The blog of the John S. and James L. Knight Foundation
By Melissa Harris, Aperture Foundation
Choreographer Merce Cunningham was adventurous, interested in working with new technology, and always thinking and acting ahead of his time. Toward the end of 1989, as part of his choreographic process, he began to use a computer program developed for him, then called LifeForms. His 1991 piece Trackers (the title inspired by the “tracking” function on the computer) was the first work he made utilizing this technology.
A 1997 photograph by artist Shelley Eshkar shows Cunningham looking on joyfully while two of the dancers in his troupe don reflective spheres to track their movements with optical sensors. Eshkar and his partner in digital artistry, Paul Kaiser, were introducing the choreographer to “motion capture” (from which derived their 1998 project with Cunningham Hand-Drawn Spaces, and the following year the dance BIPED—titled after a computer program by the same name designed for Cunningham). In the image, one can sense Cunningham’s sheer pleasure in the untried, in moving beyond his preconceptions; these were key concepts for the choreographer, as for his longtime collaborator, John Cage.
This image was one of the inspirations behind Aperture Foundation’s forthcoming app, Merce Cunningham: 65 Years. Created with the sponsorship of the Knight Foundation and in collaboration with the Cunningham Dance Foundation (CDF), the app is due to launch in mid-April of this year (not coincidentally, around the time of Cunningham’s birthday, and in conjunction with Aperture’s own sixtieth anniversary, as well as the centennial of Cage’s birth).
David Vaughan, archivist of the CDF, is the author of the acclaimed book Merce Cunningham: Fifty Years (Aperture, 1997), which chronicles the life and work of the choreographer through words, photographs, designs for sets and costumes, musical scores, choreographic notes, and much more. Greatly treasured in the Cunningham orbit and beyond, the book will now be transformed into a new iteration, the app, in which the choreographer, if he were alive, would surely have delighted. The text of Vaughan’s Fifty Years book has now been updated to include the final years of Cunningham’s life, and the entire text will be accessible digitally via the app. The app will also incorporate fifteen-second excerpts of dance footage (with sound)—selected by Vaughan, Trevor Carlson (executive director of the CDF), and others—from some forty dances performed over the span of Cunningham’s career. Also featured will be brief excerpts of interviews with Cunningham from writer/producer Nancy Dalva’s remarkable series “Mondays with Merce,” and a selection from Vaughan’s discussions with Cunningham made since the publication of Fifty Years—in this way the choreographer’s distinctive voice will be an integral part of the project. There will also be selections from Cunningham’s 2002 book Other Animals: Drawings and Journals (Aperture); a consideration of the Legacy Tour by Bonnie Brooks (CDF Legacy fellow); and additional photographs from 1994–2009. With the help of developer Larry Larson and designer Didier García, this app has been devised as an enduring, experiential project that will be truly of Merce Cunningham and his extraordinary work rather than simply about him.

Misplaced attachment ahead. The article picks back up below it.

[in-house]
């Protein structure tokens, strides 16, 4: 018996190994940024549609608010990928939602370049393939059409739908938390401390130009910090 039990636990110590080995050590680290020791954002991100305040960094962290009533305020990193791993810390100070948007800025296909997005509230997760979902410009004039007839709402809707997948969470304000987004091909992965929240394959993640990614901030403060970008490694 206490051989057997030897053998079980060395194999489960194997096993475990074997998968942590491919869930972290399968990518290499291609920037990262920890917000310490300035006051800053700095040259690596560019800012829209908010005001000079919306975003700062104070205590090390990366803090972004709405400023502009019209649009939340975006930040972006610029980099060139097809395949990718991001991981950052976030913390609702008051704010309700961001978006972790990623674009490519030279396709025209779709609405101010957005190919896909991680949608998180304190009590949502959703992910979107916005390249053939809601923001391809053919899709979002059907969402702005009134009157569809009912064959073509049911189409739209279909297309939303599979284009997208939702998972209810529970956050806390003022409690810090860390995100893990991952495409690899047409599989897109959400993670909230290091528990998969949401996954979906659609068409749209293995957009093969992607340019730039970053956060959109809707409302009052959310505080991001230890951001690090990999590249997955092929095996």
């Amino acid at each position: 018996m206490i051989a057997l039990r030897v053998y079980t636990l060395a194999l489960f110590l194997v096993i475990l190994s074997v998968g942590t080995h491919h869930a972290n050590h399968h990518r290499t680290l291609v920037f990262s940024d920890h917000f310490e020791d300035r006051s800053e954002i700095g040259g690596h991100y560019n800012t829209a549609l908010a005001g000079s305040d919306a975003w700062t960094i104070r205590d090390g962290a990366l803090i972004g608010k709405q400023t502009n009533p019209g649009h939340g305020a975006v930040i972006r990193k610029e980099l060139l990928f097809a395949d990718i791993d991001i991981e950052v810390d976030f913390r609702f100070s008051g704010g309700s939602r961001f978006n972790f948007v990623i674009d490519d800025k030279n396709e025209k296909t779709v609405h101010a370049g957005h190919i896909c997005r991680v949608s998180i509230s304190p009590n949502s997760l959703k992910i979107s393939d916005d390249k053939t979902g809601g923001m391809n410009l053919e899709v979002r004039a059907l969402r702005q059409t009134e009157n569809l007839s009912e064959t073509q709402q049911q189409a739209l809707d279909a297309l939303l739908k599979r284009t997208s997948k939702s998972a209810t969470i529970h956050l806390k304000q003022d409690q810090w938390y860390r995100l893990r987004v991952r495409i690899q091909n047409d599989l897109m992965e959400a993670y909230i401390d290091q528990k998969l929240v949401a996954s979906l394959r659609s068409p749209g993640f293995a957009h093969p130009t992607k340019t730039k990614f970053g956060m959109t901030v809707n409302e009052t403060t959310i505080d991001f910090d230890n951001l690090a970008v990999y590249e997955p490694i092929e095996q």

Photographs are prominent in the app—including works by a wide spectrum of artists, from Aperture co-founder Barbara Morgan (who first photographed Cunningham in 1939, when he was still dancing with Martha Graham), James Klosty, Peter Hujar, and Robert Rauschenberg, right up to Stephanie Berger’s more recent images from “Beacon Events” (made in the last two years of Cunningham’s life, 2007–9). The app’s multimedia format also allows audiences to go beyond the still image; here they may engage in a variety of modes of experience and access to this invaluable material. In this especially, the app is very much in keeping with the spirit of Cunningham and his remarkable legacy.